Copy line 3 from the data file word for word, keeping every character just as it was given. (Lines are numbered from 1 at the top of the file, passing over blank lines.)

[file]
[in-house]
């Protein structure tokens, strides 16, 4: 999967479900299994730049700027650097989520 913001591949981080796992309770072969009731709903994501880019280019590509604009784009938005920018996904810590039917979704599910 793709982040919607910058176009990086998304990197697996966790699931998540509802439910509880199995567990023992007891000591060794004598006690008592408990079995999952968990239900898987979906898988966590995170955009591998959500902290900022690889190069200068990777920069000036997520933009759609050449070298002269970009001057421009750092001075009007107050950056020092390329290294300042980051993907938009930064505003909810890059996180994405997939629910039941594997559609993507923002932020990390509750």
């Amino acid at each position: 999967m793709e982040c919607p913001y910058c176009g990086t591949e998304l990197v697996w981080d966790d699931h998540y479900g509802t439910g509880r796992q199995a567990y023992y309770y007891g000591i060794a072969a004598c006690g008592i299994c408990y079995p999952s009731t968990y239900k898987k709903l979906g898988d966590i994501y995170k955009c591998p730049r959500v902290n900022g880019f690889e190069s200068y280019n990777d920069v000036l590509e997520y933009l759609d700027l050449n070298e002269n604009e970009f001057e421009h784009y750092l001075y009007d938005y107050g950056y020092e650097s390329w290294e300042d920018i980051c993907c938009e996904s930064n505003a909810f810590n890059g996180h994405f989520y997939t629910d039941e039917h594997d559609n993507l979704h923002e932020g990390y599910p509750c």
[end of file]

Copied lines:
């Amino acid at each position: 999967m793709e982040c919607p913001y910058c176009g990086t591949e998304l990197v697996w981080d966790d699931h998540y479900g509802t439910g509880r796992q199995a567990y023992y309770y007891g000591i060794a072969a004598c006690g008592i299994c408990y079995p999952s009731t968990y239900k898987k709903l979906g898988d966590i994501y995170k955009c591998p730049r959500v902290n900022g880019f690889e190069s200068y280019n990777d920069v000036l590509e997520y933009l759609d700027l050449n070298e002269n604009e970009f001057e421009h784009y750092l001075y009007d938005y107050g950056y020092e650097s390329w290294e300042d920018i980051c993907c938009e996904s930064n505003a909810f810590n890059g996180h994405f989520y997939t629910d039941e039917h594997d559609n993507l979704h923002e932020g990390y599910p509750c």